The Hisense U8/U8H is better than the Samsung QN85C/QN85CD QLED. The Hisense has much better contrast, helped by a better local dimming feature with less visible zone transitions and less blooming. The Hisense gets much brighter in both HDR, although the Samsung is just as bright in SDR. The Hisense is also more colorful, with a wider color gamut and better color volume. It also has better reflection handling than the Samsung, although the Samsung does have a much better viewing angle. Sadly, the Hisense has terrible image processing, and the Samsung is much better in that regard.
The Hisense U8/U8H is significantly better than the LG QNED80. The Hisense delivers much better picture quality in dark rooms thanks to its higher contrast and better local dimming. It's also much better for HDR because it supports both Dolby Vision and HDR10+, which the LG doesn't support, and it gets much brighter for better highlights and more vivid colors.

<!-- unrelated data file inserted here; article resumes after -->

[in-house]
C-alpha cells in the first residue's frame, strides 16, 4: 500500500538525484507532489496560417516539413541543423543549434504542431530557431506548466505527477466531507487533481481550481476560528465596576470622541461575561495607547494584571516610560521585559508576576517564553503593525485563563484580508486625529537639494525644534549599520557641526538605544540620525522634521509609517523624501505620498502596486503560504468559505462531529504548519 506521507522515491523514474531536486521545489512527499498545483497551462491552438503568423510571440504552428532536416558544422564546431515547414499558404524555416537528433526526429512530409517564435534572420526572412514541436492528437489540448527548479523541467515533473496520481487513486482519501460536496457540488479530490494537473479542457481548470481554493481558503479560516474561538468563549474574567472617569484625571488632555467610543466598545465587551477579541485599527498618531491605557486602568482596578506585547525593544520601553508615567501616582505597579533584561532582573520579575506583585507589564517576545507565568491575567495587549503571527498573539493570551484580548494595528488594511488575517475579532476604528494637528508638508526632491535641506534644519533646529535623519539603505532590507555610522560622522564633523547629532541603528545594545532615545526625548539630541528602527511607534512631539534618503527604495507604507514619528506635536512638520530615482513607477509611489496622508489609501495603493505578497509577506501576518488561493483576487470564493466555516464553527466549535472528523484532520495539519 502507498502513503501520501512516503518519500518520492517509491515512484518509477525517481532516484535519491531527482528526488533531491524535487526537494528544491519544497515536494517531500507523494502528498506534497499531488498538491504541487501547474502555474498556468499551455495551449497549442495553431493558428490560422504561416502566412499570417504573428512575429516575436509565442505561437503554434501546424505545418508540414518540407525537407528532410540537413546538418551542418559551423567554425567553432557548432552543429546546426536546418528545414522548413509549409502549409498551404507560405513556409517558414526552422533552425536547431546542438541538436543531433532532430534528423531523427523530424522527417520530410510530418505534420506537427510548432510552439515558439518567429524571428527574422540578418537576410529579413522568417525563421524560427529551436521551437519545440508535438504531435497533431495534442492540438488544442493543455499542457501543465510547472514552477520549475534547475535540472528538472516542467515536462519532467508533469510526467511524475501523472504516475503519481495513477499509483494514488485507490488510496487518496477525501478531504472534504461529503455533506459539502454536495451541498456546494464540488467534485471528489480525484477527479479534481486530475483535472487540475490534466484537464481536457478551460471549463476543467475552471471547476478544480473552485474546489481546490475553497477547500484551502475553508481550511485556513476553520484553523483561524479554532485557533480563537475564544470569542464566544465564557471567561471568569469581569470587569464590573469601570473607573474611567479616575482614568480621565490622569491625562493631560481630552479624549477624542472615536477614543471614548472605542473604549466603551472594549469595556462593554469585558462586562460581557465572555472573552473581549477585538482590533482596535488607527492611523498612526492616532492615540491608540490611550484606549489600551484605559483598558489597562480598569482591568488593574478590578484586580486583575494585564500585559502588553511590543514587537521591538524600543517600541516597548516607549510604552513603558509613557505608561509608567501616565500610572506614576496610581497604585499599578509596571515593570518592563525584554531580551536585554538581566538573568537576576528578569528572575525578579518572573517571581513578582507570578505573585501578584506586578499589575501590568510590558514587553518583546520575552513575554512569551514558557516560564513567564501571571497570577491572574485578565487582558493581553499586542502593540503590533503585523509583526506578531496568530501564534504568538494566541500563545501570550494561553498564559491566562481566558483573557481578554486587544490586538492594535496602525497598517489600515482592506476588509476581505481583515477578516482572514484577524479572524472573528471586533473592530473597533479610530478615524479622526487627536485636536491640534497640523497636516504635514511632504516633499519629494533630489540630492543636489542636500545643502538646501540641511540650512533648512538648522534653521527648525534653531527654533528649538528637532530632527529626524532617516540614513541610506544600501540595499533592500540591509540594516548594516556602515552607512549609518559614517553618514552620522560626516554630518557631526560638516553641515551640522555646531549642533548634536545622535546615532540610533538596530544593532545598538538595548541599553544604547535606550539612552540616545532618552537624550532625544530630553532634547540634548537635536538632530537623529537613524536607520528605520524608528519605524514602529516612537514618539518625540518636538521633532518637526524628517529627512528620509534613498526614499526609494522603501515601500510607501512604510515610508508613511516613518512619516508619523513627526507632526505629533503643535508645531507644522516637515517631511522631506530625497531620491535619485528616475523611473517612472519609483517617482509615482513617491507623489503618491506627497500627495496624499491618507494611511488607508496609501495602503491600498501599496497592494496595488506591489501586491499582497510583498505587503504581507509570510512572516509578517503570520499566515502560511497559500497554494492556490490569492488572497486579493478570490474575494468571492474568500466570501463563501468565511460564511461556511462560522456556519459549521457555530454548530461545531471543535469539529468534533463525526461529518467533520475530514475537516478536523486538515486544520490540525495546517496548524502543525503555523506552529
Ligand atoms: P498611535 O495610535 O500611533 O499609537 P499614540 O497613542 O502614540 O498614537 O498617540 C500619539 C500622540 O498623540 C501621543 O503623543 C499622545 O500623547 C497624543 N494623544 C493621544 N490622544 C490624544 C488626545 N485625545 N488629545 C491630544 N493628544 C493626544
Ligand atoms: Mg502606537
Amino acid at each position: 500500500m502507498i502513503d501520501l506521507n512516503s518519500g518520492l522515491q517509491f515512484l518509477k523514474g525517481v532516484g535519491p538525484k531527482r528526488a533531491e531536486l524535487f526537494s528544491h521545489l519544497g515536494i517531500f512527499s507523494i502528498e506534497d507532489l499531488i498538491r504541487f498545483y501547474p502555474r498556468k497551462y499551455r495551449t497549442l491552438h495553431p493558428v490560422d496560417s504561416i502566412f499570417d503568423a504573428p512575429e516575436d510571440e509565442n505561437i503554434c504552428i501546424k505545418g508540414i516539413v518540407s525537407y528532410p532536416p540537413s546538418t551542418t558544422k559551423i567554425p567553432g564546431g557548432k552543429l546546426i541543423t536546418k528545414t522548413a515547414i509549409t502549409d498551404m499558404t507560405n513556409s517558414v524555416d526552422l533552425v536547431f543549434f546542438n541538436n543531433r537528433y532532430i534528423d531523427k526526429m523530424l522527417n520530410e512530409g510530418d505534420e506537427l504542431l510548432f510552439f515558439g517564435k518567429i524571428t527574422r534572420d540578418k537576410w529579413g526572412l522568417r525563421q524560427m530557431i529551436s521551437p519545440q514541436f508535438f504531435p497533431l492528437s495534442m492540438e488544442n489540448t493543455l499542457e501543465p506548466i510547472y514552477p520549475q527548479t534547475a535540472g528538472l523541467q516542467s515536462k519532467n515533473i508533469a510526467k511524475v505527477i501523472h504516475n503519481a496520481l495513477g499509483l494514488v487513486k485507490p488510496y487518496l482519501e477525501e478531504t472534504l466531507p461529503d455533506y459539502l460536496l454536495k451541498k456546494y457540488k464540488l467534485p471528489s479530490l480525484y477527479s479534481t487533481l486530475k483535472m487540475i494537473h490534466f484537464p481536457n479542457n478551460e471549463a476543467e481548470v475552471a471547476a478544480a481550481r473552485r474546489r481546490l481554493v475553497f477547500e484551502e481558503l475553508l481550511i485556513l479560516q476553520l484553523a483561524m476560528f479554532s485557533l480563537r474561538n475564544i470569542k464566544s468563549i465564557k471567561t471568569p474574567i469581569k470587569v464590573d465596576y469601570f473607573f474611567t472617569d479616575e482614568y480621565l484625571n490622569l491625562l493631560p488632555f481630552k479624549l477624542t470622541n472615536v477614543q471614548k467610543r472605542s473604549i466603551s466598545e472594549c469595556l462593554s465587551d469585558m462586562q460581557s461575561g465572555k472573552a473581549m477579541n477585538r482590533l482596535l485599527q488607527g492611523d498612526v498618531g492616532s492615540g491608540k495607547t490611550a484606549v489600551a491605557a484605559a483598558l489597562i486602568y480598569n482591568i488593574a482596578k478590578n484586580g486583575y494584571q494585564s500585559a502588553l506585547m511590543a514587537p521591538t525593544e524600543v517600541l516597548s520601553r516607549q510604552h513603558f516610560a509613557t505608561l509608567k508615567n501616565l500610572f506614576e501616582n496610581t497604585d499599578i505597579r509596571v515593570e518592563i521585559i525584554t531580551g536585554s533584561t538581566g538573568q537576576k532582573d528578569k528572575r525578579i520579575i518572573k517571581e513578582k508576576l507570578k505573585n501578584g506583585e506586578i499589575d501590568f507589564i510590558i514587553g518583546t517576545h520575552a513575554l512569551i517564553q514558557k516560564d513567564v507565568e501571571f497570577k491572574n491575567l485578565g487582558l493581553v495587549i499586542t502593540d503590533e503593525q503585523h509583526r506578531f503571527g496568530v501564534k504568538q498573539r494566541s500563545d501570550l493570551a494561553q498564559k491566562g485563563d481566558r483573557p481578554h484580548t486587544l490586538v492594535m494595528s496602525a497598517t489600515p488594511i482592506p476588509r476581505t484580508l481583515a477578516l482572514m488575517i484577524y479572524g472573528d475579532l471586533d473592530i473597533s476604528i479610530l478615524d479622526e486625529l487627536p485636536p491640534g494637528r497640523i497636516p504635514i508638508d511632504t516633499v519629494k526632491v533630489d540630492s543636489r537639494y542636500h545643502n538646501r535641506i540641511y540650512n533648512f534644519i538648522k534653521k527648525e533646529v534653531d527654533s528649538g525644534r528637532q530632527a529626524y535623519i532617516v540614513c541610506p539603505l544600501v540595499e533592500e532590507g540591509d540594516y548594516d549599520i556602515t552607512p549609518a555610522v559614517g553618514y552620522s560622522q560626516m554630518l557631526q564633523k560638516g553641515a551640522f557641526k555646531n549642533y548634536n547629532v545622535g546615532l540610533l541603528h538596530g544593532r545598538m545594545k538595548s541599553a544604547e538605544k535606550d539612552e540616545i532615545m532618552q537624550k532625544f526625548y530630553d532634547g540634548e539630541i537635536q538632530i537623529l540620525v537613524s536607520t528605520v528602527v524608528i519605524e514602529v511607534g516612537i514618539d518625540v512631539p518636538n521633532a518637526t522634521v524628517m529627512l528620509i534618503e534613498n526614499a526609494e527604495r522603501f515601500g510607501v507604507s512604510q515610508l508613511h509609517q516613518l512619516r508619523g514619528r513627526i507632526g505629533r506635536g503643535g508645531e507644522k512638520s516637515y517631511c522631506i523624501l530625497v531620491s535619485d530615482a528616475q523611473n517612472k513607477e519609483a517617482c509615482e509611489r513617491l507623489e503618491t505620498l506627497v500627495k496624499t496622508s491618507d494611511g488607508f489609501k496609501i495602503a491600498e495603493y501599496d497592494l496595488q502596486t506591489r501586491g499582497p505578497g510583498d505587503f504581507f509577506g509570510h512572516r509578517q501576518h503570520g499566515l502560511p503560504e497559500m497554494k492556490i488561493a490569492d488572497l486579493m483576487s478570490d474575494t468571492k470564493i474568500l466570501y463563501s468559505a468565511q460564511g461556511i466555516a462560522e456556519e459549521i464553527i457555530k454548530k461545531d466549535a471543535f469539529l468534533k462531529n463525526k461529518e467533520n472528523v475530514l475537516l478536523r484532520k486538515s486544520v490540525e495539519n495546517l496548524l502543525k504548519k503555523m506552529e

The TV has a premium design that looks great in any room. It has extremely thin bezels on three sides, and even the bottom bezel is incredibly thin, so it blends well into your surroundings. The feet are slim and don't take up much space.
The feet are wide-set and support the TV well. They're very thin, made of premium materials, with just a bit of wobble front to back. The feet can be adjusted in two distinct positions: a wide position and a narrow one.
Footprint of the 65-inch stand in the wide position: 44" x 14.76". In the narrow position, the 65-inch stand has a footprint of 31.3" x 14.76". In either position, the feet lift the TV about 3.4" above the table, so most soundbars fit in front without blocking the screen.